Entering the world of blogging can be tricky, and I know that when I first started I felt as though I had jumped in at the deep end with no idea how to keep afloat. Since then, I've learned a few tips and tricks so I thought I'd share them with you. If you've been blogging for a while don't expect to see anything new here, I'll just be going over the very basics - this post is more for those who are toying with the idea of starting a blog. Also please don't take my word as gospel, as everyone has their own way of doing thing and I'd hate for anyone to think that they have to stick to a specific formula.
Look into whether you want your blog to be purely one subject, or cover a range of things - for instance I focus mainly on beauty, but I also upload the occasional lifestyle or baking post. I've even done a few outfit posts. An obvious way to do this is to read blogs. Lots of them. It's the best way to find out what you like and what attracts you to blogs you like to read.
The design of your blog is an important factor in keeping potential readers on your page, as first impressions really do mean a lot. Choose a colour scheme and a main font or two, then go about creating a header. You can pull inspiration from other blogs, and see where you want to have something really detailed or just a simple slogan. Having a photo as a header can look amazing, but it runs the risk of getting outdated. If you've made a header with a white background, but when you upload it there's still a grey-ish background you need to make the background transparent. A free way to do this is to go to LunaPic, upload your header and go to the transparent option on the edit menu. Once you're done, save it as a PNG and that's it!
Unless you're using your blog as just another platform of social media, I'd recommend using proper spelling, punctuation (please please please don't overuse exclamation marks) and grammar. Blogger has a built-in spellchecker (that doesn't seem to recognise the word "blog"), as does Google Chrome so it's difficult to get caught out, although sadly they don't pick up on things like mixing up "you're" with "your". Also please disable word verification on comments (I did a tutorial here) and try to have photographs on the largest possible size, or even go one step further and go into the HTML of your post and adjust the sizes from there.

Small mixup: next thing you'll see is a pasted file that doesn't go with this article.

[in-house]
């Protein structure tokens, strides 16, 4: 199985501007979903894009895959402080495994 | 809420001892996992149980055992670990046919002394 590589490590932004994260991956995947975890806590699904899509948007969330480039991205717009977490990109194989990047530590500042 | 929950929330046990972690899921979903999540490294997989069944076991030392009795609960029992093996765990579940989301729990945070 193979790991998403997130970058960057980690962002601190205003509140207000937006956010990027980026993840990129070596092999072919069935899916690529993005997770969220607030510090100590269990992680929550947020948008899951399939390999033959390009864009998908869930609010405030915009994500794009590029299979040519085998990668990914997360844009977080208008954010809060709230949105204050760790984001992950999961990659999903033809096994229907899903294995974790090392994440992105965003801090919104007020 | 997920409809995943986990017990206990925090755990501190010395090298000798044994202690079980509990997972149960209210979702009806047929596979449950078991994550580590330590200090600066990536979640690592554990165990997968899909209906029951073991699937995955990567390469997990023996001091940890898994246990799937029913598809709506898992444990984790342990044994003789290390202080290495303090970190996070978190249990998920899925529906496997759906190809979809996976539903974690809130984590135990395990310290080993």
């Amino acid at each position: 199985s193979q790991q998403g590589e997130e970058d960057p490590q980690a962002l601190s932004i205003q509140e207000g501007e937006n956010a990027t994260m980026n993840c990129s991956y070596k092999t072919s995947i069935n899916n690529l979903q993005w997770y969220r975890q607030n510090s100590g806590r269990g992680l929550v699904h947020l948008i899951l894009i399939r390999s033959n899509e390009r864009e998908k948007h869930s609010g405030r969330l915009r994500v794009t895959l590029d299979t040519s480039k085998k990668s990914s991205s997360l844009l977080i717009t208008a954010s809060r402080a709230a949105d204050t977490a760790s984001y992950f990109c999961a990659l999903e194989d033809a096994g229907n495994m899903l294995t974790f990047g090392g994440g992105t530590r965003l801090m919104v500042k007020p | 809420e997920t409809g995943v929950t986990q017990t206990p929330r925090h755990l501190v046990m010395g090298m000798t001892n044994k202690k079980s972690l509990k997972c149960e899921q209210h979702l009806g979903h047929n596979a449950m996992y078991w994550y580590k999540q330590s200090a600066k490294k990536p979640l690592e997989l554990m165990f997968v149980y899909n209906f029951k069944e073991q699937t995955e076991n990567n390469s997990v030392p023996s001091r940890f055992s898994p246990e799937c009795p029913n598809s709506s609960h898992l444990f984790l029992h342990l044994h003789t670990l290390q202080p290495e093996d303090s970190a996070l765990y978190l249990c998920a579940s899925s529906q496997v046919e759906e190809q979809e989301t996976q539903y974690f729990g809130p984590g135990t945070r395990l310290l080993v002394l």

Don't focus too much on statistics. Although it's nice to know how many people read your blog and it gives you a little confidence boost, when your pageviews for one week are less than the week before it'll get to you more than you might think. I know statistics is something that most bloggers like to keep private, which can be daunting if you're just starting out and think that the "bigger bloggers" are getting thousands upon thousands of hits per day. If it helps, I average 150 pageviews per day (according to Google Analytics, Blogger's statistics estimate around 200 a day. Neither are very accurate - one of the main reasons being that they don't track people who have disabled cookies) on days when I haven't uploaded a new post.
As for photography, you don't need a fancy camera, you don't need a light box and you certainly don't need Photoshop. Just find a good light source (this may be difficult now that it's winter, try taking a week's worth of photos all in one day at the weekend instead of resorting to flash) such as a windowsill, put your product facing the light and your camera on its macro setting if it has one and get snapping. If you can't find a good background, then tape up an unbent A3 sheet of paper for a clean plain white background (what I did in this post).
Editing is brilliant, and can turn a "meh" photograph into something Pinterest-worthy. I use both Picasa 3 and PicMonkey for my editing, and although I do own Photoshop Elements 6 I don't use it for blog photos. Picasa is free to download and automatically retrieves all your photographs from your computer (it doesn't support PNG format though) and I primarily use it to go through all the photos I've taken on a single "shoot", which can be anywhere from 30 to 200. I love Picasa for this as you can delete a photo instantly at the touch of a button without need for confirmation. I then export the photos I've chosen to PicMonkey to crop them and play around with the exposure, saturation, sharpness and size (I make sure that all photos are under 1MB, it helps them load faster on the page). If I'm adding text to a photo, I go back to Picasa as it has access to all of the fonts you have installed, whereas there are only a select few on PicMonkey.
To make editing faster, I'd suggest mastering a few keyboard shortcuts if you haven't already - Ctrl and Z to undo your last action, Ctrl and + to zoom in etc.
But if you're thinking of starting a blog, do it. Just don't expect for brilliant content to appear out of nowhere as everybody's got to start somewhere. It's a learning process, and it's almost impossible to make great content if you've never made good content, and make good content if you've never made average content, and make average content if you've never made anything that was slightly iffy. I know I'm not proud of my first post, but I keep it up for a reason.
Thanks to the lovely people on Twitter for giving me the confirmation that this post would be something you'd like to see!